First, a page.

Ben Griggs (@braxwolf): I don’t think there is a tipping point for this genre, but a tipping point for each individual game. Call it grind, call it a gameplay loop, that’s what MMOs are supposed to do. Once the grind is complete, the bar is then raised so it can start again. Circumstances have to be changed. There’s nothing wrong with that, especially when a lot of players have been loving it for a long time, either weeks after new content or a decade. When a tipping point is reached, the game is drudgery and the player returns to a different game with a fresh grind.
Brianna Royce (@nbrianna, blog): My first instinct is to court me in the streamer. Mainstream gaming has used MMOs as a punching bag for decades. So, we expect influencers who have audience engagement on their punch. In addition to non-momMOs, they are loaded with grind. Have you ever built a house or become the master of the thieves guild in Skyrim? Have you been looking for fixed equipment in Diablo II? Yeah. It’s not the game.
You can’t keep pity from playing poker. I don’t know why we let our worst examples define us. And even then, the grind isn’t necessarily exploitative. We all know that different types of content appeal to different players. Some people want to enter the zone. Some are not happy. At the same time as in real life: some float or fish or paint small figures. Game preferences are different from hour to hour. I think there is no contradiction. Your grind tolerance may change from game to game.
But just a few things are the preamble to the real problem here. I admit to myself that we have real tastes for exploitation. I mean I can relate to all the articles we wrote when we were 11, that I had seen 11 years before. In contrast, we saw what was happening to the genre through F2P and lockboxes. We and many other players reacted well and apologized. It didn’t have to affect the feel of the action. These things have proven to be lucrative in the industry. But again, gamers fought back at Battlefront, the Diablo Immortal us, it was probably too late.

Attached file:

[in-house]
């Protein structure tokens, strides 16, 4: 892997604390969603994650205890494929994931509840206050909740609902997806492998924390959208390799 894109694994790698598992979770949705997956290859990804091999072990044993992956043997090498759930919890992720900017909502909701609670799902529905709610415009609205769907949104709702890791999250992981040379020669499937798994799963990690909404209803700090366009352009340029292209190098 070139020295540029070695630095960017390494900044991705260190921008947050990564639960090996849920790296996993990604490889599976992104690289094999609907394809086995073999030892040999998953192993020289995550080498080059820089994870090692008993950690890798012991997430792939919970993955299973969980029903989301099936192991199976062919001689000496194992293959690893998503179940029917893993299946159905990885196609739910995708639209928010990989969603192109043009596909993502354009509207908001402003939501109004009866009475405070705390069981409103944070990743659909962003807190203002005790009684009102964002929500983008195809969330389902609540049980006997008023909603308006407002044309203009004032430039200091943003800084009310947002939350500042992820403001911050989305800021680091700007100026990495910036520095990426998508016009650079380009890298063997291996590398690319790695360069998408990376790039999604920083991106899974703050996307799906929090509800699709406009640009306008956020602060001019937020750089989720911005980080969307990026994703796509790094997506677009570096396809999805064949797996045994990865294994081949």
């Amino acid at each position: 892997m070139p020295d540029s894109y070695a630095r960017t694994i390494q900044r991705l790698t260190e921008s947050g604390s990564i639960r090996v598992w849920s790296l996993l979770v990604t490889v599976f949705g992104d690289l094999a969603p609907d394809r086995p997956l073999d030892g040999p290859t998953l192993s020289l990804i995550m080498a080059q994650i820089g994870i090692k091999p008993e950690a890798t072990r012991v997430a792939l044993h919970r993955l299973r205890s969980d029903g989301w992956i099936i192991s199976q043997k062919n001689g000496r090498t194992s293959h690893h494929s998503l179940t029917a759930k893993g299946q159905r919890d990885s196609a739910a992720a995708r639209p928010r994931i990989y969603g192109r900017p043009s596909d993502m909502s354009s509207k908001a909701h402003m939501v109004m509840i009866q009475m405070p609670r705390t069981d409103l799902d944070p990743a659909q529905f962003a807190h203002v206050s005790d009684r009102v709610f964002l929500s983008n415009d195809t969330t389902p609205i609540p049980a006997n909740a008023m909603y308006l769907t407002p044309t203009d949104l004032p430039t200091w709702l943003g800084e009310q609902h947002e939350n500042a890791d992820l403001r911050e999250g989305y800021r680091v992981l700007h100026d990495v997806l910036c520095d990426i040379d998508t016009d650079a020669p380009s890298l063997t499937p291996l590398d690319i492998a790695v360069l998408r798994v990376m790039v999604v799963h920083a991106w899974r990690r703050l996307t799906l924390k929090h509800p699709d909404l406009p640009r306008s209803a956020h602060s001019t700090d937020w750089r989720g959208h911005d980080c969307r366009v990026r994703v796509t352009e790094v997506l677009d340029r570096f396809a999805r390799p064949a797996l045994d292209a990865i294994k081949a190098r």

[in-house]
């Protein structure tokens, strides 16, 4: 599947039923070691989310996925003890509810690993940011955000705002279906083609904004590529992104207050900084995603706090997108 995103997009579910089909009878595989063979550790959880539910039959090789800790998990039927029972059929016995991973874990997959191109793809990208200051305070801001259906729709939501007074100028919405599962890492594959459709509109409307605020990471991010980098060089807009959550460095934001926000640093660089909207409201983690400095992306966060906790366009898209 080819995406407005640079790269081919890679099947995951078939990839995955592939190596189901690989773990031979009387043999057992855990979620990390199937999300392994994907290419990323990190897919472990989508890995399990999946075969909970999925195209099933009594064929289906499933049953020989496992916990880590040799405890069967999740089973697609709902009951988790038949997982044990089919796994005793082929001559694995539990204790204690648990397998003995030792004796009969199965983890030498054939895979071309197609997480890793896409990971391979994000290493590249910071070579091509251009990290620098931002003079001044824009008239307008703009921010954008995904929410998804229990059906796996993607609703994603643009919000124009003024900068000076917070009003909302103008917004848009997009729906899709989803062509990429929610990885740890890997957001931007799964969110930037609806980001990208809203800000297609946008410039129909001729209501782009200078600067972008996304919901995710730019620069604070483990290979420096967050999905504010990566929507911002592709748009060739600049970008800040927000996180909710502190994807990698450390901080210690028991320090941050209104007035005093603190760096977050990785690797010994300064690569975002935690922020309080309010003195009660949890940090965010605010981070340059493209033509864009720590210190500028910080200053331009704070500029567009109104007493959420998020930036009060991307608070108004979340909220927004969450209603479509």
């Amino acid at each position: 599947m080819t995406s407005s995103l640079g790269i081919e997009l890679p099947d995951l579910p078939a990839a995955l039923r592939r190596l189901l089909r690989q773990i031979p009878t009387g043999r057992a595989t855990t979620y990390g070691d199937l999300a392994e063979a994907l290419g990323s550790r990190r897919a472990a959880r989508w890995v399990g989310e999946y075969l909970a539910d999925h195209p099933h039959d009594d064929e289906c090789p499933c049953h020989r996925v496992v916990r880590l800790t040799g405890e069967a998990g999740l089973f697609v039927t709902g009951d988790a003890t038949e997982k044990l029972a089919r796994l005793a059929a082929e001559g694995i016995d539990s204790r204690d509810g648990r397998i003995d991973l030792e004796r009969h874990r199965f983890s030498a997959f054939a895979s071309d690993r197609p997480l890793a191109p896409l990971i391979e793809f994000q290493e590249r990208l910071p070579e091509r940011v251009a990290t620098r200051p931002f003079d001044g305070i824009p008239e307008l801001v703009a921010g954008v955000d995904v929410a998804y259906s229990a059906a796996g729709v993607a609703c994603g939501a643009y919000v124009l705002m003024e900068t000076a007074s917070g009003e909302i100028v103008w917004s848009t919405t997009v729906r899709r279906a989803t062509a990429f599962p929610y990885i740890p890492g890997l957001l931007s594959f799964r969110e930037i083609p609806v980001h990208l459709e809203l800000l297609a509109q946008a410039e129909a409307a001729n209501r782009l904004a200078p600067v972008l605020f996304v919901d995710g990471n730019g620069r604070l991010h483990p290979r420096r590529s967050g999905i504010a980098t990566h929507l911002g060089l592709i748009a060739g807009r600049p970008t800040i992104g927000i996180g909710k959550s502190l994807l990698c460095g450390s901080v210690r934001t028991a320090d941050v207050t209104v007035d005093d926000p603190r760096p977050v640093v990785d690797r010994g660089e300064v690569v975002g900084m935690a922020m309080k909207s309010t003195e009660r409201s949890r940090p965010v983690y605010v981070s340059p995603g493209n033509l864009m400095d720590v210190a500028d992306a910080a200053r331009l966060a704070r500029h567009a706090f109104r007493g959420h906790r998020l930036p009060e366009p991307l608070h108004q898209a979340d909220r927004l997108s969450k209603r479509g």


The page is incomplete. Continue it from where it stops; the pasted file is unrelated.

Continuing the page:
This is not the case with cryptocurrencies and NFTs. At most, the gamers have shown the door to these peddlers. So that gives me a lot of hope that changes are finally coming, that the frogs are finally feeling the fire and are ready to fight.
Justin Olivetti (@Sypster, blog): Sometimes we push ourselves to stay involved in a game beyond our interest or benefit to social relationships, habits, or Skinnerbox designs. And I’ve always advocated keeping those times in mind so you can take a break from your sanity. Gaming should never be something you have to do, but we’re often so immersed in these long-running titles that we can barely remember them.
That said, it can only be used in almost any game or game genre. Seeing people in other quarters of gaming throw shade at MMORPGs and in a very biased way only sees the bad and never the good. It’s annoying because most of these charges can only be used for almost all video games, such as single player, multiplayer or massively multiplayer games. were masked? What do you think your Xbox score is exactly what you should be doing? Emboys have bad business practices? Let me introduce you to EA, Ubisoft, and many others who like to put this crud in their games too. You can’t throw anything in this house, just throw stones.
Sam Kash – or kashhkaa-is. I like it, but it doesn’t need water. At least to the extent that we still play these games. Many of us are aware of this situation and our gambling habits have changed.
I had spent 3 hours at one time even in my adult life. I don’t want to say that there were always exploitation mechanics back then, but since I felt like I was progressing and accomplishing something, the time spent was reasonable even if it was a bit too expensive. But I still can’t do that anymore. Sometimes I play for an hour doing something special that I like, like a festival, and then I stop. Then I have to jump into an arena or a single player game.
After literally playing The Witcher 3, before putting it down, I wondered why I would care when I could be online, and without gaining power, if I could still do random quests. Only my priorities have changed. The monotony of doing one thing before crawling doesn’t suit me anymore. I need to feel like spending money wasn’t wasted.
So, I still play MMOs, but I won’t spend much time on the ones I don’t like the most unless I don’t care about them. At the same time, in addition to doing the following tasks, I really enjoy as a family. And as soon as I hit that limit, I’ll log out and play something else.
Overthinking is almost the point. It was your turn!